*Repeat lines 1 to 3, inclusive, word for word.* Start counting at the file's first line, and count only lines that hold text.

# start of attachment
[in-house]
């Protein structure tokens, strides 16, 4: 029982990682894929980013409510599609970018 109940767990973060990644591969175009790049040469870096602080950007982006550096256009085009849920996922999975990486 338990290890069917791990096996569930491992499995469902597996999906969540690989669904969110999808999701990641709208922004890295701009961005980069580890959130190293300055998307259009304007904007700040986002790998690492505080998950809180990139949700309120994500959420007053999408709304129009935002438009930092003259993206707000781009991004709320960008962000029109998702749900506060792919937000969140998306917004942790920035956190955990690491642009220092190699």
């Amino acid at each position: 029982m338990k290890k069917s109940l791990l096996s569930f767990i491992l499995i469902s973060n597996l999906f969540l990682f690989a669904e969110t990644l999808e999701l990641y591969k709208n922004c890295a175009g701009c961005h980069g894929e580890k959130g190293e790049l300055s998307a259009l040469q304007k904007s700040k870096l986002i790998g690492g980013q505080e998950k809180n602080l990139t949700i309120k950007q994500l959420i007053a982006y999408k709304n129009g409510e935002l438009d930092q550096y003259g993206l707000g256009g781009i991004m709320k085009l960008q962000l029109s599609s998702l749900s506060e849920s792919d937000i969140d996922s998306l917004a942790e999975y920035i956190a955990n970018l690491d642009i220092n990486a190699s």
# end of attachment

[in-house]
């Protein structure tokens, strides 16, 4: 029982990682894929980013409510599609970018 109940767990973060990644591969175009790049040469870096602080950007982006550096256009085009849920996922999975990486 338990290890069917791990096996569930491992499995469902597996999906969540690989669904969110999808999701990641709208922004890295701009961005980069580890959130190293300055998307259009304007904007700040986002790998690492505080998950809180990139949700309120994500959420007053999408709304129009935002438009930092003259993206707000781009991004709320960008962000029109998702749900506060792919937000969140998306917004942790920035956190955990690491642009220092190699």
């Amino acid at each position: 029982m338990k290890k069917s109940l791990l096996s569930f767990i491992l499995i469902s973060n597996l999906f969540l990682f690989a669904e969110t990644l999808e999701l990641y591969k709208n922004c890295a175009g701009c961005h980069g894929e580890k959130g190293e790049l300055s998307a259009l040469q304007k904007s700040k870096l986002i790998g690492g980013q505080e998950k809180n602080l990139t949700i309120k950007q994500l959420i007053a982006y999408k709304n129009g409510e935002l438009d930092q550096y003259g993206l707000g256009g781009i991004m709320k085009l960008q962000l029109s599609s998702l749900s506060e849920s792919d937000i969140d996922s998306l917004a942790e999975y920035i956190a955990n970018l690491d642009i220092n990486a190699s």